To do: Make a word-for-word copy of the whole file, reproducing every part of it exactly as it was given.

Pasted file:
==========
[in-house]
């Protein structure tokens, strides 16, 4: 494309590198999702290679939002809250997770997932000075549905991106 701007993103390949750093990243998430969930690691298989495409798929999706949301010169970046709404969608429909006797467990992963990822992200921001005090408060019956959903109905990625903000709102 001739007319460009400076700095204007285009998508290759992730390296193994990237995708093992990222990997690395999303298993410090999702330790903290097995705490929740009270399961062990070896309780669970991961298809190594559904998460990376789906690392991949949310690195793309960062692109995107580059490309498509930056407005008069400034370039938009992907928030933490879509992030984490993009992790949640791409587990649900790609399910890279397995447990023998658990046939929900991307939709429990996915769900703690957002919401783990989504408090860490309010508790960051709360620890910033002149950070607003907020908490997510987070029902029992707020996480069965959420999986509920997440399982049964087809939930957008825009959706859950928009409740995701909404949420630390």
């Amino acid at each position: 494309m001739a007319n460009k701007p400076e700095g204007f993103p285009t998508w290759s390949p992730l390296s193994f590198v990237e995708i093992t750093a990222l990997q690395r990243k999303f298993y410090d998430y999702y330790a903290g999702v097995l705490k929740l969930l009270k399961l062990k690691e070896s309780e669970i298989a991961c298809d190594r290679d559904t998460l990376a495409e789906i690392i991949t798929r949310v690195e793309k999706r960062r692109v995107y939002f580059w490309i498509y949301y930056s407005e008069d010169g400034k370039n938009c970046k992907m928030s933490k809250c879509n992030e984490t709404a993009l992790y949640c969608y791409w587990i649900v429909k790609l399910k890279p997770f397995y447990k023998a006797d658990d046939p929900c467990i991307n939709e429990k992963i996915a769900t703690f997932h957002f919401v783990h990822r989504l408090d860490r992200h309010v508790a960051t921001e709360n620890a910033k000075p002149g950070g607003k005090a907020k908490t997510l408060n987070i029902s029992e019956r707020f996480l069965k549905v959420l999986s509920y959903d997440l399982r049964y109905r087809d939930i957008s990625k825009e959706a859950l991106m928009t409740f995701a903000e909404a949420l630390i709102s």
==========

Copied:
[in-house]
């Protein structure tokens, strides 16, 4: 494309590198999702290679939002809250997770997932000075549905991106 701007993103390949750093990243998430969930690691298989495409798929999706949301010169970046709404969608429909006797467990992963990822992200921001005090408060019956959903109905990625903000709102 001739007319460009400076700095204007285009998508290759992730390296193994990237995708093992990222990997690395999303298993410090999702330790903290097995705490929740009270399961062990070896309780669970991961298809190594559904998460990376789906690392991949949310690195793309960062692109995107580059490309498509930056407005008069400034370039938009992907928030933490879509992030984490993009992790949640791409587990649900790609399910890279397995447990023998658990046939929900991307939709429990996915769900703690957002919401783990989504408090860490309010508790960051709360620890910033002149950070607003907020908490997510987070029902029992707020996480069965959420999986509920997440399982049964087809939930957008825009959706859950928009409740995701909404949420630390």
């Amino acid at each position: 494309m001739a007319n460009k701007p400076e700095g204007f993103p285009t998508w290759s390949p992730l390296s193994f590198v990237e995708i093992t750093a990222l990997q690395r990243k999303f298993y410090d998430y999702y330790a903290g999702v097995l705490k929740l969930l009270k399961l062990k690691e070896s309780e669970i298989a991961c298809d190594r290679d559904t998460l990376a495409e789906i690392i991949t798929r949310v690195e793309k999706r960062r692109v995107y939002f580059w490309i498509y949301y930056s407005e008069d010169g400034k370039n938009c970046k992907m928030s933490k809250c879509n992030e984490t709404a993009l992790y949640c969608y791409w587990i649900v429909k790609l399910k890279p997770f397995y447990k023998a006797d658990d046939p929900c467990i991307n939709e429990k992963i996915a769900t703690f997932h957002f919401v783990h990822r989504l408090d860490r992200h309010v508790a960051t921001e709360n620890a910033k000075p002149g950070g607003k005090a907020k908490t997510l408060n987070i029902s029992e019956r707020f996480l069965k549905v959420l999986s509920y959903d997440l399982r049964y109905r087809d939930i957008s990625k825009e959706a859950l991106m928009t409740f995701a903000e909404a949420l630390i709102s």